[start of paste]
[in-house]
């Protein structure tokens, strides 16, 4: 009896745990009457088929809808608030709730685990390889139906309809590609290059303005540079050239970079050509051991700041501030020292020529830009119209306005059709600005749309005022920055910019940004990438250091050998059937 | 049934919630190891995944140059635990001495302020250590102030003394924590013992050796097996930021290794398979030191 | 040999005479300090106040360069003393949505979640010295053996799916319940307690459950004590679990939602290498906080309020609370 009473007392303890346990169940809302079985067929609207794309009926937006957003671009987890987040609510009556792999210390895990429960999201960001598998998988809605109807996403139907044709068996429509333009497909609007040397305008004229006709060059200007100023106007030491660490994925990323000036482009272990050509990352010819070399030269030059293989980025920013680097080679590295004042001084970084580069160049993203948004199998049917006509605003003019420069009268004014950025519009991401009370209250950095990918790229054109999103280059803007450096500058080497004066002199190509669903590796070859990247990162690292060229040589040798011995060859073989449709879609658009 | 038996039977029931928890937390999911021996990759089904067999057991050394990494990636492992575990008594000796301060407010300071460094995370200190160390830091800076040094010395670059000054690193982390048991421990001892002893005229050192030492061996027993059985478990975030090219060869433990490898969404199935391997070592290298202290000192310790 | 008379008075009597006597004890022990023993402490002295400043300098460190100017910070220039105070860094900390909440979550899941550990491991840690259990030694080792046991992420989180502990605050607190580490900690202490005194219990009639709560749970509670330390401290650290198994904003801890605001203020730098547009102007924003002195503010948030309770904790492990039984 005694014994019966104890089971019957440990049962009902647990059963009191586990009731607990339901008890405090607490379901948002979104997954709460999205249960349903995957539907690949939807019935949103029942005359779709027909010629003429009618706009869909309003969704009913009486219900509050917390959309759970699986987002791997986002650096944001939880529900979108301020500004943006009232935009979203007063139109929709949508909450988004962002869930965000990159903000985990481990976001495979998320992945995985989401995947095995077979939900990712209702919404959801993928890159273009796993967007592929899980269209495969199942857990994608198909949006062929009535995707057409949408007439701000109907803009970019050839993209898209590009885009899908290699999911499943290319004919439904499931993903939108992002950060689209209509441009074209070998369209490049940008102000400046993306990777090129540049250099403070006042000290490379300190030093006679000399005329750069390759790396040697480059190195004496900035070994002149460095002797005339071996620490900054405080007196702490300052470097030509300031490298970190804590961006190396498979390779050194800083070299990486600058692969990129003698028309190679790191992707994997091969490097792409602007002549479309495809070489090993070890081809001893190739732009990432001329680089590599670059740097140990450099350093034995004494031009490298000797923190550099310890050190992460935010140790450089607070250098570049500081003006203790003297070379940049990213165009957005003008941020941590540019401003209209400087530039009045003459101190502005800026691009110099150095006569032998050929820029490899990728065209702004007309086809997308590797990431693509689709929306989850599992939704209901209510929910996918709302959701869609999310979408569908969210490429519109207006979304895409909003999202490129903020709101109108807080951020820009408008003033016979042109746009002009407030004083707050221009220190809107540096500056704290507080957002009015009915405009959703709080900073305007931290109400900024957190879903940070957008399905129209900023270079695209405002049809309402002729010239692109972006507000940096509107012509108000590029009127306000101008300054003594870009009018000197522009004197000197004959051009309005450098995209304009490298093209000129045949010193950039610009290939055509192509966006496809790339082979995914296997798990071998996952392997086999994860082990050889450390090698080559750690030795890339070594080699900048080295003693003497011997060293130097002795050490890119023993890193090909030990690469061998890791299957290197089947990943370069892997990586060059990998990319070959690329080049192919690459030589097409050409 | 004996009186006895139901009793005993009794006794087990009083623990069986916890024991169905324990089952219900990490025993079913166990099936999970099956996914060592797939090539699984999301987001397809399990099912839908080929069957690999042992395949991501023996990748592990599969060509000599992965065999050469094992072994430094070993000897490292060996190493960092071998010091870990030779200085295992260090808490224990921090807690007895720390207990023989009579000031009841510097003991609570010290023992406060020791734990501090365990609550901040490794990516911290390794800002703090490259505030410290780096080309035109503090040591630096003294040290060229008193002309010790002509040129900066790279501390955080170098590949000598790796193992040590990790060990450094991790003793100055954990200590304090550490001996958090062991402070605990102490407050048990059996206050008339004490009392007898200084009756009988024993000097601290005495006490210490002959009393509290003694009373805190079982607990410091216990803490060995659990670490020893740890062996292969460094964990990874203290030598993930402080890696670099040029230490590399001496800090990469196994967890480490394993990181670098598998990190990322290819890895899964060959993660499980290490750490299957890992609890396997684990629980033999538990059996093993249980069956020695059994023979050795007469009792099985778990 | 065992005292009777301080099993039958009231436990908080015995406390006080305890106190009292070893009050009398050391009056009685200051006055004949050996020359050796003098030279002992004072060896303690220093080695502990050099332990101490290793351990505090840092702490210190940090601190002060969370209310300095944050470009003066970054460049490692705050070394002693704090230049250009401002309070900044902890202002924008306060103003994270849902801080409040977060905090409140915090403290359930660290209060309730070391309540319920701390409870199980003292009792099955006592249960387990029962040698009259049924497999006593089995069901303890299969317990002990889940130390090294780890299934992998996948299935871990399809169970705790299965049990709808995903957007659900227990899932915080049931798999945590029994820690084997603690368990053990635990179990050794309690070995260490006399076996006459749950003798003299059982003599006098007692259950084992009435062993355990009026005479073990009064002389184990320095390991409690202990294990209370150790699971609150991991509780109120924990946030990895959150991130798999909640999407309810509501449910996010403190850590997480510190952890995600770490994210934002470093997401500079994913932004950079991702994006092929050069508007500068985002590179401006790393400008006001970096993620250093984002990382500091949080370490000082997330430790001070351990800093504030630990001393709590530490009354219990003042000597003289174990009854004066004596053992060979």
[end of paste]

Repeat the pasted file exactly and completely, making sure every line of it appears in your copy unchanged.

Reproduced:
[in-house]
């Protein structure tokens, strides 16, 4: 009896745990009457088929809808608030709730685990390889139906309809590609290059303005540079050239970079050509051991700041501030020292020529830009119209306005059709600005749309005022920055910019940004990438250091050998059937 | 049934919630190891995944140059635990001495302020250590102030003394924590013992050796097996930021290794398979030191 | 040999005479300090106040360069003393949505979640010295053996799916319940307690459950004590679990939602290498906080309020609370 009473007392303890346990169940809302079985067929609207794309009926937006957003671009987890987040609510009556792999210390895990429960999201960001598998998988809605109807996403139907044709068996429509333009497909609007040397305008004229006709060059200007100023106007030491660490994925990323000036482009272990050509990352010819070399030269030059293989980025920013680097080679590295004042001084970084580069160049993203948004199998049917006509605003003019420069009268004014950025519009991401009370209250950095990918790229054109999103280059803007450096500058080497004066002199190509669903590796070859990247990162690292060229040589040798011995060859073989449709879609658009 | 038996039977029931928890937390999911021996990759089904067999057991050394990494990636492992575990008594000796301060407010300071460094995370200190160390830091800076040094010395670059000054690193982390048991421990001892002893005229050192030492061996027993059985478990975030090219060869433990490898969404199935391997070592290298202290000192310790 | 008379008075009597006597004890022990023993402490002295400043300098460190100017910070220039105070860094900390909440979550899941550990491991840690259990030694080792046991992420989180502990605050607190580490900690202490005194219990009639709560749970509670330390401290650290198994904003801890605001203020730098547009102007924003002195503010948030309770904790492990039984 005694014994019966104890089971019957440990049962009902647990059963009191586990009731607990339901008890405090607490379901948002979104997954709460999205249960349903995957539907690949939807019935949103029942005359779709027909010629003429009618706009869909309003969704009913009486219900509050917390959309759970699986987002791997986002650096944001939880529900979108301020500004943006009232935009979203007063139109929709949508909450988004962002869930965000990159903000985990481990976001495979998320992945995985989401995947095995077979939900990712209702919404959801993928890159273009796993967007592929899980269209495969199942857990994608198909949006062929009535995707057409949408007439701000109907803009970019050839993209898209590009885009899908290699999911499943290319004919439904499931993903939108992002950060689209209509441009074209070998369209490049940008102000400046993306990777090129540049250099403070006042000290490379300190030093006679000399005329750069390759790396040697480059190195004496900035070994002149460095002797005339071996620490900054405080007196702490300052470097030509300031490298970190804590961006190396498979390779050194800083070299990486600058692969990129003698028309190679790191992707994997091969490097792409602007002549479309495809070489090993070890081809001893190739732009990432001329680089590599670059740097140990450099350093034995004494031009490298000797923190550099310890050190992460935010140790450089607070250098570049500081003006203790003297070379940049990213165009957005003008941020941590540019401003209209400087530039009045003459101190502005800026691009110099150095006569032998050929820029490899990728065209702004007309086809997308590797990431693509689709929306989850599992939704209901209510929910996918709302959701869609999310979408569908969210490429519109207006979304895409909003999202490129903020709101109108807080951020820009408008003033016979042109746009002009407030004083707050221009220190809107540096500056704290507080957002009015009915405009959703709080900073305007931290109400900024957190879903940070957008399905129209900023270079695209405002049809309402002729010239692109972006507000940096509107012509108000590029009127306000101008300054003594870009009018000197522009004197000197004959051009309005450098995209304009490298093209000129045949010193950039610009290939055509192509966006496809790339082979995914296997798990071998996952392997086999994860082990050889450390090698080559750690030795890339070594080699900048080295003693003497011997060293130097002795050490890119023993890193090909030990690469061998890791299957290197089947990943370069892997990586060059990998990319070959690329080049192919690459030589097409050409 | 004996009186006895139901009793005993009794006794087990009083623990069986916890024991169905324990089952219900990490025993079913166990099936999970099956996914060592797939090539699984999301987001397809399990099912839908080929069957690999042992395949991501023996990748592990599969060509000599992965065999050469094992072994430094070993000897490292060996190493960092071998010091870990030779200085295992260090808490224990921090807690007895720390207990023989009579000031009841510097003991609570010290023992406060020791734990501090365990609550901040490794990516911290390794800002703090490259505030410290780096080309035109503090040591630096003294040290060229008193002309010790002509040129900066790279501390955080170098590949000598790796193992040590990790060990450094991790003793100055954990200590304090550490001996958090062991402070605990102490407050048990059996206050008339004490009392007898200084009756009988024993000097601290005495006490210490002959009393509290003694009373805190079982607990410091216990803490060995659990670490020893740890062996292969460094964990990874203290030598993930402080890696670099040029230490590399001496800090990469196994967890480490394993990181670098598998990190990322290819890895899964060959993660499980290490750490299957890992609890396997684990629980033999538990059996093993249980069956020695059994023979050795007469009792099985778990 | 065992005292009777301080099993039958009231436990908080015995406390006080305890106190009292070893009050009398050391009056009685200051006055004949050996020359050796003098030279002992004072060896303690220093080695502990050099332990101490290793351990505090840092702490210190940090601190002060969370209310300095944050470009003066970054460049490692705050070394002693704090230049250009401002309070900044902890202002924008306060103003994270849902801080409040977060905090409140915090403290359930660290209060309730070391309540319920701390409870199980003292009792099955006592249960387990029962040698009259049924497999006593089995069901303890299969317990002990889940130390090294780890299934992998996948299935871990399809169970705790299965049990709808995903957007659900227990899932915080049931798999945590029994820690084997603690368990053990635990179990050794309690070995260490006399076996006459749950003798003299059982003599006098007692259950084992009435062993355990009026005479073990009064002389184990320095390991409690202990294990209370150790699971609150991991509780109120924990946030990895959150991130798999909640999407309810509501449910996010403190850590997480510190952890995600770490994210934002470093997401500079994913932004950079991702994006092929050069508007500068985002590179401006790393400008006001970096993620250093984002990382500091949080370490000082997330430790001070351990800093504030630990001393709590530490009354219990003042000597003289174990009854004066004596053992060979």